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Light has Gravity?

  1. Feb 2, 2007 #1
    Howdy,
    Does light exert gravity? last i heard, eletro-magnetic radiation doesn't have mass, and thus no gravity, yet it is apparently effected by gravity.
    How can something which has no mass be effected by gravity?
    does that mean that gravity is a pattern in space itself?
    thanks in advance,
    sad
     
  2. jcsd
  3. Feb 3, 2007 #2
    That's an excellent way of thinking about it.

    I'd like to leave it at that, but I'd feel hypocritical if I let you draw the correct conclusion from compromised reasoning. Light does exert it's own gravity, and whether it has mass is largely just a question of semantics (it certainly has momentum).
     
    Last edited: Feb 3, 2007
  4. Feb 3, 2007 #3
    Light certainly is affected by gravity.And the reason can be understood by the equivalence principle.

    Imagine you are in an elevator, and suddenly someone from outside shines light into the elevator (let the elevator be transparent!).If you start accelerating upwards,you will see the light bending towards the floor.

    The same happens in a gravitational field as the equivalence principle is valid locally
     
  5. Feb 3, 2007 #4
    hrmm, interesting.
    i will try to find the studies which show that light has gravity. I'll probably use a search engine- can you point me to any particular experiments? Are you telling me that a "wavicle" which travels at a constant speed (c) has momentum? Are you saying that because electrons jump shells when photons impact them? I don't personally think its the same phenomena as momentum if thats the reason.

    cheers,
    sad
     
  6. Feb 3, 2007 #5
    Oh yes the wave travelling at c(it has energy) has momentum.


    And the reason isnt because of the electron jump,it is because mass and energy both curve spacetime.

    Also,an interesting fact:You could create a black hole if u focussed enough light to curve spactime very very much(high energy density)

    Cheers!
     
  7. Feb 3, 2007 #6

    HallsofIvy

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    This is an invalid step. In relativity, gravity does not necessarily depend on mass.
     
  8. Feb 3, 2007 #7

    xantox

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    Light is affected by gravity : in general relativity, gravity is understood in terms of curved space-time. So that a photon is always moving in a straight line, but it bends because space-time itself is bent.

    Light exerts gravity : in general relativity, gravity is coupled to energy density and momentum flow, not only mass like in newtonian gravity. An electromagnetic wave will exert its own gravity, though extremely weak and not currently measurable. Gravity exerted by massive bodies is much higher because of their huge energy content (see the c squared term in Einstein formula).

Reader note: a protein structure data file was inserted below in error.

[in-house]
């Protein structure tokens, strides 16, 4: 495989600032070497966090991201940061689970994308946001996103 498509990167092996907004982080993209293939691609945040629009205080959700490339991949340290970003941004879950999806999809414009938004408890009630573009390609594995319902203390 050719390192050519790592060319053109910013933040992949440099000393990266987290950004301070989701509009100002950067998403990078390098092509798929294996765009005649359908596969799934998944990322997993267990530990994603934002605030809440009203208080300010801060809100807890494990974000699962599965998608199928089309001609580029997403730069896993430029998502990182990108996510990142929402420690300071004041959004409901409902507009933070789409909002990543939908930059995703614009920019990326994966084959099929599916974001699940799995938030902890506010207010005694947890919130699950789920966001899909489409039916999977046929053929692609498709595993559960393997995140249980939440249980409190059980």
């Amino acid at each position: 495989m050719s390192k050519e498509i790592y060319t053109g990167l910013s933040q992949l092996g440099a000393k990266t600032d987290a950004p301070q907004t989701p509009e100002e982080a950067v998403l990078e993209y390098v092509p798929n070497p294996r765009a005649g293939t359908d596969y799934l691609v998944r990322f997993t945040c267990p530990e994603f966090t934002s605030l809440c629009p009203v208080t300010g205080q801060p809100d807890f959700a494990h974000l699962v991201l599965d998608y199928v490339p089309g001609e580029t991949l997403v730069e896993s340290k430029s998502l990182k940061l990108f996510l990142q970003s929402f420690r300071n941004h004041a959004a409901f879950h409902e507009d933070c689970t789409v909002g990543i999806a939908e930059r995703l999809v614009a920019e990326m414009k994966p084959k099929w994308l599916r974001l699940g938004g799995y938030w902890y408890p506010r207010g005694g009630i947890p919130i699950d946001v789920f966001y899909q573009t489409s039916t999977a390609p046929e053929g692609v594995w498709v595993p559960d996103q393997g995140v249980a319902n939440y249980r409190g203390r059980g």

Last edited: Feb 3, 2007
  9. Feb 3, 2007 #8
    So the effect on light in a moving frame of reference is the same effect that gravity has on it within a stagnant reference? Thats really interesting, even though i don't understand why it is equivalent... Light appears to be bent from a moving frame of reference, but is it really bent the same as in a gravity field?
    thanks,
    sad
     
    Last edited: Feb 3, 2007
  10. Feb 3, 2007 #9
    Wow, that is amazing! I'm still having difficulty with the momentum concept... ie momentum= mass X velocity... c is the constant velocity, but whence cometh the mass? do you just substitute mass for the equivalence in pure energy by Einstein's conversion? Also, a black hole is a singularity... wouldn't you have to focus the light on a massive object to create a black hole? IN other words. Without something to stop it, where would the black hole form- near the source?

    So it has been proven that light curves spacetime around itself?! Wow, i really have been out of the loop!
    peace and grace,
    sad
     
  11. Feb 3, 2007 #10
    Ah, thanks for the correction. What does gravity depend on? Heres a silly question:
    The other fellow says its energy density, so, hypothetically, if i were in deep space traveling by a laser beam with the focused energy of a million suns, would i be sucked into it? (me being the only substantial matter around)
    cheers,
    sad
     
    Last edited: Feb 3, 2007
  12. Feb 3, 2007 #11
    If the gravity of light cannot currently be measured, then how do you know it's there? Light fills the entire universe, which means that if it does exert gravity, theres alot of it, but no focal point of attraction. Since light appears to be moving constantly, where would the focal point of gravity be?
    forgive my ignorance,
    sad
     
  13. Feb 3, 2007 #12

    xantox

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    On energy density and momentum flow.

    From the general energy formula [tex]E=\sqrt{p^2c^2+(m_0c^2)^2}[/tex] you can set [tex]m_0=0[/tex] and find that the momentum of the photon is [tex]p=E/c[/tex]. E is the photon energy, equal to its frequency times Planck's constant.

    It should form in any volume of space happening to contain enough photons with enough energy.
     
    Last edited: Feb 3, 2007
  14. Feb 3, 2007 #13

    pervect

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    Yes. To amplify this point a bit, in GR, one can say that energy, momentum, and pressure (and not just mass) causes gravity. Specifically, the density of energy and momentum and also pressure are components of an entity calledthe "stress-energy tensor" that appears on the right hand side of Einstein's equation. This "stress energy tensor" can be regarded as the "source" of gravity in General relativity.